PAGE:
Joshua 1:7: God Commands Joshua’s Obedience, Part 1

Verse 7:[1] Only be thou strong and very courageous, that thou mayest observe to do according to all the law, (Num. 27:23; Deut. 31:7; Josh. 11:15) which Moses my servant commanded thee: (Deut. 5:32; 28:14) turn not from it to the right hand or to the left, that thou mayest prosper (or, do wisely;[2] Deut. 29:9[3]) whithersoever thou goest.

[Be strengthened, therefore (thus the Septuagint), רַק֩ חֲזַ֙ק] They translate רַק as only (Malvenda, Junius and Tremellius, Montanus, Jonathan, Syriac, Munster), especially (Arabic), just (Tigurinus), nevertheless (Pagnine). In this place it is not an exceptive particle, but rather an affirmative, by all means, absolutely; or expletive, as in Genesis 20:11,[4] surely, undoubtedly, certainly (Masius).

[Valiant] Vast and heavenly vigor is needful, that we might conquer lusts, temptations, etc., and carry out the whole Law of God (Lapide). He explains here in what the courage of the General ought lie, namely, in piety and religion (Masius).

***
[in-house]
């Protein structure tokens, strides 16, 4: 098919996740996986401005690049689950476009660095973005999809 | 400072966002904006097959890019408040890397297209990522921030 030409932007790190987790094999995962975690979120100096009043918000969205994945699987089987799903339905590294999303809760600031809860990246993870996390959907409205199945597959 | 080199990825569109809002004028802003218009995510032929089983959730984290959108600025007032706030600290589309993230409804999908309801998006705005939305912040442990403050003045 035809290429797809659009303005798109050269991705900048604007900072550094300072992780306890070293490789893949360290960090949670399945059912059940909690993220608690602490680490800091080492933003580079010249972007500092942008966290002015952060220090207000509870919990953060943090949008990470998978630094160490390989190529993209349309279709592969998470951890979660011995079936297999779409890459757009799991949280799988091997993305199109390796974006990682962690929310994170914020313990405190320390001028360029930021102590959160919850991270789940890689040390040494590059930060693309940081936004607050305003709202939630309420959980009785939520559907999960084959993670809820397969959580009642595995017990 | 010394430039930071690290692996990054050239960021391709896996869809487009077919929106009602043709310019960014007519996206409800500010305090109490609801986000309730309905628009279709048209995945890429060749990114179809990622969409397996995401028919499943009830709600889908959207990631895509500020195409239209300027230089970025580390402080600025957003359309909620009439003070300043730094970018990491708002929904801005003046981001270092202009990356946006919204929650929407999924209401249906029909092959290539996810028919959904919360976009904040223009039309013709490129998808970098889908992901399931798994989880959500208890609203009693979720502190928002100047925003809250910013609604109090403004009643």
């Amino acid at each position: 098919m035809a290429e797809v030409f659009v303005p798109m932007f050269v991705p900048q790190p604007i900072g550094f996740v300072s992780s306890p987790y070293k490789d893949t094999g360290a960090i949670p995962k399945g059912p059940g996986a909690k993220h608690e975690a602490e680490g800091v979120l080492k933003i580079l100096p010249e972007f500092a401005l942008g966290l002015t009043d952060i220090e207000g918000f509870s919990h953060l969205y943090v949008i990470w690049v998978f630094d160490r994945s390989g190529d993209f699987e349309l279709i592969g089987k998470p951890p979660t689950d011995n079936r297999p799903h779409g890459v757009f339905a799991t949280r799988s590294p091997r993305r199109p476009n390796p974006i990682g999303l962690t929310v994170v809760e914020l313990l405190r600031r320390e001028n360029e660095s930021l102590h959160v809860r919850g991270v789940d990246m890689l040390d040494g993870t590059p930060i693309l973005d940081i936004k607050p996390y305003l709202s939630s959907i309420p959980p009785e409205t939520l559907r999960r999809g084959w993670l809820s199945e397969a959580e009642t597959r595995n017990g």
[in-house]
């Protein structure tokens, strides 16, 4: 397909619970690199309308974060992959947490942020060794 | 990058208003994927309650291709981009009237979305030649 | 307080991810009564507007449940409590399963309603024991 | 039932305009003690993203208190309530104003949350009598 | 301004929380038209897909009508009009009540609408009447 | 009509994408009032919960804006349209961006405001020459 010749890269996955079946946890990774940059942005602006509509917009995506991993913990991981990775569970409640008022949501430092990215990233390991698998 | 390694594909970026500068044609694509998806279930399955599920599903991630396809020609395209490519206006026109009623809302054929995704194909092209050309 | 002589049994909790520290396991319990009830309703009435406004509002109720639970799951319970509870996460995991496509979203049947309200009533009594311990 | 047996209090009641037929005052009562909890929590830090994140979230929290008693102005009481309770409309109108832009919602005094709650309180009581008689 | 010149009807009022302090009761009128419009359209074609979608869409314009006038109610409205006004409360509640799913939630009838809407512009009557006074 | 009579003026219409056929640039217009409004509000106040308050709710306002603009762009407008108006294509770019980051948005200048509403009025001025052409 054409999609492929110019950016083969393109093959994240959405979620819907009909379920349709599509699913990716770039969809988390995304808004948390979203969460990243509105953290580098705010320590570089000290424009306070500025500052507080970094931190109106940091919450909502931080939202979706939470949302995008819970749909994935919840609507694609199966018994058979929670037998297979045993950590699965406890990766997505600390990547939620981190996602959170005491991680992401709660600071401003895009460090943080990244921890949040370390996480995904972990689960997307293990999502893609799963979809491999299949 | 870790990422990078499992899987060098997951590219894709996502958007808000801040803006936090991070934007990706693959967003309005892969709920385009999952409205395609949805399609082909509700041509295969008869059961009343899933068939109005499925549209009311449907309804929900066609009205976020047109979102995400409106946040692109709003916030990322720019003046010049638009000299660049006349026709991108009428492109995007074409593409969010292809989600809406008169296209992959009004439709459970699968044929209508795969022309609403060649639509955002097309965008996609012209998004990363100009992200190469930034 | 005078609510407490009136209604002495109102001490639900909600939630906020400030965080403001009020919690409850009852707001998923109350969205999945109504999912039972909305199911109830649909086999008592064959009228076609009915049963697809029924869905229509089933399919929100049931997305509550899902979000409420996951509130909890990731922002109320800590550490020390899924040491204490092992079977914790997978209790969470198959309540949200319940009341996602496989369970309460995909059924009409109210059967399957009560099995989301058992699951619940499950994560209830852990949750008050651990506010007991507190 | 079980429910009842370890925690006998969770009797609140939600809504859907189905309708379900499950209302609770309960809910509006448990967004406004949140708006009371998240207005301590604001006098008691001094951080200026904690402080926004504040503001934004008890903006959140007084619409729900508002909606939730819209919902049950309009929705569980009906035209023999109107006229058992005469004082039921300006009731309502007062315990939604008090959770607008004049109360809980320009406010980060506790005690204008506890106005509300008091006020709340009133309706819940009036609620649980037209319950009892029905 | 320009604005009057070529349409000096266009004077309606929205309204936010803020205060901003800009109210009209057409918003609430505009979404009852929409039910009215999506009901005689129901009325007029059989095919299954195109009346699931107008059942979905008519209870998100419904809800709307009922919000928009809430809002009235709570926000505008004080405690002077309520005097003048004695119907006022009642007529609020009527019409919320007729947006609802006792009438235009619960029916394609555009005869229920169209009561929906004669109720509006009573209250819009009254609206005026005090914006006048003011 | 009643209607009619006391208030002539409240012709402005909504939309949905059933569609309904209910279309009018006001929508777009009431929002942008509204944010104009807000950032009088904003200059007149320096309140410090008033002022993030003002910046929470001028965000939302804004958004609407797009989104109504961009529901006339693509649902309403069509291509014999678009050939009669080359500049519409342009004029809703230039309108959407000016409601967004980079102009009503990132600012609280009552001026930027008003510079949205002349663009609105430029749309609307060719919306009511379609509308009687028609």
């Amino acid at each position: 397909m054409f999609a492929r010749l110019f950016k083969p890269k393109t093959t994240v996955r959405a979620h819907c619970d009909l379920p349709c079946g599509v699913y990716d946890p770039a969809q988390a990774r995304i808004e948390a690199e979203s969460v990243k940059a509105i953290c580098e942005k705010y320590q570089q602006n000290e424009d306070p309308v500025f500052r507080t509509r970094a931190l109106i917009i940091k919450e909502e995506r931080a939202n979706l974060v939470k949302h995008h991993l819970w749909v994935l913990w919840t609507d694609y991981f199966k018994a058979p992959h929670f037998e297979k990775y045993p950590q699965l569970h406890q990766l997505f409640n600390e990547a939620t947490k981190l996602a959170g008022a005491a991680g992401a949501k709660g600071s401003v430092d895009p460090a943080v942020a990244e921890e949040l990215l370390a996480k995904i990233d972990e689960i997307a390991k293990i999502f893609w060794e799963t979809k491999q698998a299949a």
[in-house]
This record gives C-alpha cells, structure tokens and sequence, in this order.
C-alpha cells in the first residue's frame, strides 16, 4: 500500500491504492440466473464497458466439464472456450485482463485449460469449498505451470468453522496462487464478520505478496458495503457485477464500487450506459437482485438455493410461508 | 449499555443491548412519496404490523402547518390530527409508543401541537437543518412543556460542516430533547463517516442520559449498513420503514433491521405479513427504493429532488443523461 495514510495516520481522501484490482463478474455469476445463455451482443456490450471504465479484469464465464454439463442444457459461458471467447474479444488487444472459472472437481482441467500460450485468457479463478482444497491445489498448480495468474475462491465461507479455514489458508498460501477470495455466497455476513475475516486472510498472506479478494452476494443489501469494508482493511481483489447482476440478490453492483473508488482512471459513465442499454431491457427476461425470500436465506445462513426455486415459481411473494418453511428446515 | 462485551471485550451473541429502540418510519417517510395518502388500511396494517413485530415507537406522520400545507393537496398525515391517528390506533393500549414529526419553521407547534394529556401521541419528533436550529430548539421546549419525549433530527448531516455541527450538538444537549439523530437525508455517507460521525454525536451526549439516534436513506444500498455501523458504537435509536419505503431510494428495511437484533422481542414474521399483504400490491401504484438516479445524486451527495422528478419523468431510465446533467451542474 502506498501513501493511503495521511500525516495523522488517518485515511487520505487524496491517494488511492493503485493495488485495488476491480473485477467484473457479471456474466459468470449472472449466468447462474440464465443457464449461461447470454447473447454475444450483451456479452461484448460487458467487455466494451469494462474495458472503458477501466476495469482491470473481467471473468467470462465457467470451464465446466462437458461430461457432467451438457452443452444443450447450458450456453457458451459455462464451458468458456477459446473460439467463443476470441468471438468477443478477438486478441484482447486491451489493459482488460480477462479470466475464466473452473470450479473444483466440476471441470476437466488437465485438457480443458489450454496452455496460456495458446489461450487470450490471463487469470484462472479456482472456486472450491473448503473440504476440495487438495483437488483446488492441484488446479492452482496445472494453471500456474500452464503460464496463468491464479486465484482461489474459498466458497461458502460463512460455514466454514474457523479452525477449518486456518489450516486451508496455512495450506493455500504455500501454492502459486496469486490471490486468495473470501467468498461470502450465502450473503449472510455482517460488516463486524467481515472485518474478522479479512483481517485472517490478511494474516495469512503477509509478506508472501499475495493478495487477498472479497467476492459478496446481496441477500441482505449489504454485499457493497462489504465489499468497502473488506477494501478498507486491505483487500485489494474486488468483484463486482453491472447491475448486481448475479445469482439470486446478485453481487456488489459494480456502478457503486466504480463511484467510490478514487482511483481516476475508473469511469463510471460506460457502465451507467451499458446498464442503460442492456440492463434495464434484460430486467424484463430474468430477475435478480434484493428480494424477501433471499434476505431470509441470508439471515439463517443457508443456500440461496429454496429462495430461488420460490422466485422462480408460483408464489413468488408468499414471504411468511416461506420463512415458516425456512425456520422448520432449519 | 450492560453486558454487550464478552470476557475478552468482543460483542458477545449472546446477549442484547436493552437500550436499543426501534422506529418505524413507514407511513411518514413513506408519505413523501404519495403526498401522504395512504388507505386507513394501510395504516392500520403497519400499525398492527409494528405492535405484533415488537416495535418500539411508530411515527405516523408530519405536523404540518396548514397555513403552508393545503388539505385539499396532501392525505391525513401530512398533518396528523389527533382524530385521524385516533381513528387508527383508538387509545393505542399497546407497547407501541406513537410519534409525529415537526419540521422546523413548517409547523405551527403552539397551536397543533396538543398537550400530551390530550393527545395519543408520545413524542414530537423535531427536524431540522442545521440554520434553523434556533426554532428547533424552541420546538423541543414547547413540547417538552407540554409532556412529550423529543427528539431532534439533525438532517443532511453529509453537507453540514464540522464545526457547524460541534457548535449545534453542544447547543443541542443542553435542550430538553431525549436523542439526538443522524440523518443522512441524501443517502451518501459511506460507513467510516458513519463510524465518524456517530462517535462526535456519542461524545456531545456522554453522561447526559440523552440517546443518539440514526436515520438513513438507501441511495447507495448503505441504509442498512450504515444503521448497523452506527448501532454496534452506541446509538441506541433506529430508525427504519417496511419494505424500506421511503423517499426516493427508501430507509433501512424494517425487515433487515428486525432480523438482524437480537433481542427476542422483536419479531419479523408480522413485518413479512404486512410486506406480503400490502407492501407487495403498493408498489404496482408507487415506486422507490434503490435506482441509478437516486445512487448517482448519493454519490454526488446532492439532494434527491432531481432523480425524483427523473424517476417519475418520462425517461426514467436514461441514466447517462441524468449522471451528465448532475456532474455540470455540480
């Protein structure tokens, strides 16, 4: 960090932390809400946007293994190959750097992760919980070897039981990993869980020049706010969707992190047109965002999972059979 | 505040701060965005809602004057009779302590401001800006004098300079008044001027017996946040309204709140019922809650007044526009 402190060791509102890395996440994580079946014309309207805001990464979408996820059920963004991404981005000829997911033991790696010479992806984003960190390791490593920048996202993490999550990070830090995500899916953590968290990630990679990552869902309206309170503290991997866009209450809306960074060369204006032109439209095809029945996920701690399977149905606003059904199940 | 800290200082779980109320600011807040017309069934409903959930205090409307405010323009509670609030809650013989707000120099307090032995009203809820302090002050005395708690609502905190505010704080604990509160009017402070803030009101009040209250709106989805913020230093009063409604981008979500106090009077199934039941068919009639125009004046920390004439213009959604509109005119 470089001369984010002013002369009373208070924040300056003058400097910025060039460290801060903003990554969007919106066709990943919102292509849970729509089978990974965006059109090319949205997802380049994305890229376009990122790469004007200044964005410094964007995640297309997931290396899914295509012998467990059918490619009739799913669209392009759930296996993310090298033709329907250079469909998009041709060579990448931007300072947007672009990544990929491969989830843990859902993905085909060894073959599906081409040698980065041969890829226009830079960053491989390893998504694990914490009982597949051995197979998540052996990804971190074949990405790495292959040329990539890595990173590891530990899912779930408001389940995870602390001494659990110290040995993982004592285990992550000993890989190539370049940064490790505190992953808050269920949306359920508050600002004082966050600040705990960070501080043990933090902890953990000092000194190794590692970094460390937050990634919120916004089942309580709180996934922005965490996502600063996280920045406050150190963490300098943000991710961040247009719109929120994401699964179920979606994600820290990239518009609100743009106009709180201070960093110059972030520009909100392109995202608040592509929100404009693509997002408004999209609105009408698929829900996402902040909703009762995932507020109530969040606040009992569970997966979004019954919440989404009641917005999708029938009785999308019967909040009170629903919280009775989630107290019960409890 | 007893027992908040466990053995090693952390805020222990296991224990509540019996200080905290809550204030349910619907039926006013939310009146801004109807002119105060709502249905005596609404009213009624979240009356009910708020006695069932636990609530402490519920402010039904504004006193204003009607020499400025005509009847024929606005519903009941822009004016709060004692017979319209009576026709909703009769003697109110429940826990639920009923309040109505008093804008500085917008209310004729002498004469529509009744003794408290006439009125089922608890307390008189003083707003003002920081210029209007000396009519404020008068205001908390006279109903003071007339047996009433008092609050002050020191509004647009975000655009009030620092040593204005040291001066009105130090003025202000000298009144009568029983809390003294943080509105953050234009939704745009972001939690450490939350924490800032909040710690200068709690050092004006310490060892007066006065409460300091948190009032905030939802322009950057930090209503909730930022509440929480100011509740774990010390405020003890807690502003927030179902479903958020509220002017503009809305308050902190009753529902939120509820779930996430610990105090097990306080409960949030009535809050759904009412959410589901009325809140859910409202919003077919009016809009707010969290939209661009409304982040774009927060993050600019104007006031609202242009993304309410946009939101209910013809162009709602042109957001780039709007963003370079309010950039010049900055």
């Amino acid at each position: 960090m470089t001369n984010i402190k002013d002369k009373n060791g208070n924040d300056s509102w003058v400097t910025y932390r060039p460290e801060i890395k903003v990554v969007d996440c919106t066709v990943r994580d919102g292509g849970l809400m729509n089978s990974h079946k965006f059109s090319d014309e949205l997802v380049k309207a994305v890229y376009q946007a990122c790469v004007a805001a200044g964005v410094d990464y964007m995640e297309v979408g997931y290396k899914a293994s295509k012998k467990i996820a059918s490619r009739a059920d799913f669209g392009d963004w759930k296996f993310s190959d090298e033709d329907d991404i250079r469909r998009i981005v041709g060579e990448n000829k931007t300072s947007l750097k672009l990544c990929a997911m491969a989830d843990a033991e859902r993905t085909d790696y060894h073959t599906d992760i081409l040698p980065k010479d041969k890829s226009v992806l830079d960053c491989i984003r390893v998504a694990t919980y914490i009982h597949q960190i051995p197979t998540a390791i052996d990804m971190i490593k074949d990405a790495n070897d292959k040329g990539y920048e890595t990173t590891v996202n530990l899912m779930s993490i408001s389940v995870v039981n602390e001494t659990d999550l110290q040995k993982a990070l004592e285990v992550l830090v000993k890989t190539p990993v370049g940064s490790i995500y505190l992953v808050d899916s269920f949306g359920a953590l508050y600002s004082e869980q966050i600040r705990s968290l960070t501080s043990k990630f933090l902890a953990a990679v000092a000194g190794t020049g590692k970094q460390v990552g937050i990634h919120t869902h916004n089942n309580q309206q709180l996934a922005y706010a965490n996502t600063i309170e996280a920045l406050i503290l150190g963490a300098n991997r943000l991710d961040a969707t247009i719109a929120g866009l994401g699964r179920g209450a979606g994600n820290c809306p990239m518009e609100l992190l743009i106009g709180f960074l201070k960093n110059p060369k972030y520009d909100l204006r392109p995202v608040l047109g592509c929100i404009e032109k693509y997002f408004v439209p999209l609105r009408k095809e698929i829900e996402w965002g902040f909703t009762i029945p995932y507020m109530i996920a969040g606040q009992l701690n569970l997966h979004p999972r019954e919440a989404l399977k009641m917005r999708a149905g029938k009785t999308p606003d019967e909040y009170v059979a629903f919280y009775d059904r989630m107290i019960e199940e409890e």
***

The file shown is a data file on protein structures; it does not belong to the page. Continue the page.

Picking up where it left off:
[That thou mayest keep and do (thus Pagnine, similarly the Septuagint), or, and act (Syriac, Munster, Tigurinus), that thou mayest keep in mind, and do in work (Lapide),לִשְׁמֹ֤ר לַעֲשׂוֹת֙ ] [Others otherwise:] To observe by doing. It is an Hypallage,[5] in the place of, that with observance thou mayest do (Junius), that thou mayest observe to do (Vatablus, Masius); thus it is explained in the next verse (Masius), that is, that thou mayest diligently fulfill the Law (Vatablus). That thou mayest give thine attention to do, lest anything prescribed in the Law be omitted (Masius). The former word signifies zeal and diligence leading to execution, from which then an accurate execution of the Law follows (Bonfrerius out of Masius). Others related the to observe to the negative precepts; the to do to the affirmative precepts (Gerundensis[6] in Masius).